Friday, May 20, 2005

Friday thoughts (in a quoting mood)

It's a stunning day here in Chicago: clear, bright, with the Cubs and White Sox due to play one another in an hour or two. If I'm only here briefly, then--down in the basement, amid the toys and detritus--you'll understand why.

I schlepped down to the university library this morning to pick up the Kugel that Maeera mentioned, along with some material on the psalms and T. Carmi's old Penguin Book of Hebrew Verse, so I'll have more to say about matters of origin--the oldest strata of the JPC--in the days to come. In the mean time, it being Friday and all, I thought I'd post this lovely poem that Jessica Greenbaum sent me recently, which ends on an appropriate note.

Jessica Greenbaum is a younger poet--well, younger than I am!--living in Brooklyn, and very much a poet of the pleasures (sometimes quite bittersweet) of a comfortable city life. I've started to see one of her poems, a memorable pantoum called "The Yellow Star That Goes With Me," in syllabi and course-lists here and there; it's the first poem in her first collection, Inventing Difficulty, I believe. Here is a poem to send us off into Friday afternoon, "sweet though in sadness," as Shelley says:
Just Home from Those Streets

your feet also walked

where errands spring up
as women approach

reseeding themselves
once accomplished.

Towards home I cursed myself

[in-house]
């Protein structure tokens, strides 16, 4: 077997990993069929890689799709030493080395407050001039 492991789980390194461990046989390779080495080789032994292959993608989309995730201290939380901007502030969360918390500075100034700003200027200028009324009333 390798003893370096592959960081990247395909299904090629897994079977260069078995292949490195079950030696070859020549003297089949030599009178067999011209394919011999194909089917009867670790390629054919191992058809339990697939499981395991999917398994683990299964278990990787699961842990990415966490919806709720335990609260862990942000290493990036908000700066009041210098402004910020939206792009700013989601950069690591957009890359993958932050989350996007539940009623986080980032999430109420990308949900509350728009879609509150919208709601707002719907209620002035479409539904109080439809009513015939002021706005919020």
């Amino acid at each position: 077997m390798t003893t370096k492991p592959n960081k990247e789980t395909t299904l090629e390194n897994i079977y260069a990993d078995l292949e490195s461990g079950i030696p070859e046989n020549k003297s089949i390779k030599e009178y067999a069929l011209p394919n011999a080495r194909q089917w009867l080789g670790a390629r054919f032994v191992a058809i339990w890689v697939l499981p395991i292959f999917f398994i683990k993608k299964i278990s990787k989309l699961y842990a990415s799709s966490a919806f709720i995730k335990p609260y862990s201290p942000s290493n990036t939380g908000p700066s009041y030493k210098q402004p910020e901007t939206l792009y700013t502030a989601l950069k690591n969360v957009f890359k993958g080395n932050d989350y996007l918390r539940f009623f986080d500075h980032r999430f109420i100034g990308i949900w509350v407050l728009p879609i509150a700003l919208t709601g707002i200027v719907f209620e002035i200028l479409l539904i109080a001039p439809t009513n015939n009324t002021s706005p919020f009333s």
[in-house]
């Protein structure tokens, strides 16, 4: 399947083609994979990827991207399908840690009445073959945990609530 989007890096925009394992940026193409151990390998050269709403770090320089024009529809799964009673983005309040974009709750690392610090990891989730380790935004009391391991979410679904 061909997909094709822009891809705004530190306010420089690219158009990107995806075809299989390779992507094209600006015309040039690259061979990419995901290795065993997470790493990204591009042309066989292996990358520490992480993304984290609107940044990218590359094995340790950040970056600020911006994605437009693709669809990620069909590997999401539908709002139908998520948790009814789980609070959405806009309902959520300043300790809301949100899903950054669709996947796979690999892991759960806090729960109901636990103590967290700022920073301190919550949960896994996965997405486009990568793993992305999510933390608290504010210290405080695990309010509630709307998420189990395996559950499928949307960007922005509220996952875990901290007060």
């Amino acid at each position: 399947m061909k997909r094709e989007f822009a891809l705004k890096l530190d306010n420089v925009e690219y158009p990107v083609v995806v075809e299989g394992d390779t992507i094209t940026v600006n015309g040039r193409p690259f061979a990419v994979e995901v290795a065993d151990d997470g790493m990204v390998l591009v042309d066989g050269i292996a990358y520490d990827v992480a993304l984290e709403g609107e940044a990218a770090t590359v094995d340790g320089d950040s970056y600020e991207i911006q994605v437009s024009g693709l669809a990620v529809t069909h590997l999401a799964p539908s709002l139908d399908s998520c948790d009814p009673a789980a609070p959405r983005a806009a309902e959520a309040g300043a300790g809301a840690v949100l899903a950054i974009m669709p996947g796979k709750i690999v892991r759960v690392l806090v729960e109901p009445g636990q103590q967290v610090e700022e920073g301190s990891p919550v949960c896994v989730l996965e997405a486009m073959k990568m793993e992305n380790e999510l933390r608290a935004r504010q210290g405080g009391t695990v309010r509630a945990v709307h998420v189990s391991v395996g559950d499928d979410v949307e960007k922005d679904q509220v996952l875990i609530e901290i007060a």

for forgetting mayo, crackers

and . . . something else . . .
and searching the sky

above rank-and-file
brownstones, above their curbside

sycamores tilted before them
like muskets

looking skyward as we do
for vengeance, remorse

just plain feeling lost
that’s when your new

death passed over me
as a lacy cloud

that’s when I knew rain
announcing sidewalks

would always refresh
my grief.

We are simply
forgetful opportunists

jays pinching
foil and ribbons

for instance
beside your cloud

a newly-spied penthouse
garden amused me

and—as though eating
in front of the starving—

I considered the simultaneous
taste for home and streets

how the walker considers
the terrace’s fitted trees

while its hidden resident
takes comfort as sandals

tap concrete in the open
world below.

Forget forgetting. I reminded myself
not to regret loose ends

and thought of someone
absentmindedly touching the fringes

of a prayer shawl—we traffic
in loose ends—

so I walked on remembering
a stroll here with my waist-high

daughter—soft hand
dark eyes, light voice—

bent next to her
like the safe cracker

while buses huff
and seagulls spiral down

it seems, a squeaking wire
to Brooklyn lamp posts

(what could they need in
Park Slope yet of all our imports

they make us feel most worldly)
losing part of my daughter’s story

to the city, as you did yours
the neighborhood’s overture

the communal tracks
of our spoken details lifted

between mouth and ear
and still floating.

That dusk when I
spread the white tablecloth

(a motion I recognized
in the rippling of a sting

ray at the aquarium)
it settled like sky cover

so my heart broke to keep
our gestures, our imperial

our tables set and cleared.

I'd meant to write some commentary on this--but duty calls (a plumber, the day), and I want to muse on it a while. (Is it a 9-11 poem? It reads like one now, even if it wasn't when it was composed, I think: that look to the sky for "vengeance, remorse"; the death a "lacy cloud," although that cloud was hardly lacy....) Hmm... More in a day or two, then, when I've had the chance to mull it over. In the mean time, I'll go sweep a room as for His laws (as George Herbert says--I'm in a quoting mood). And, of course, I'd love to hear from you!

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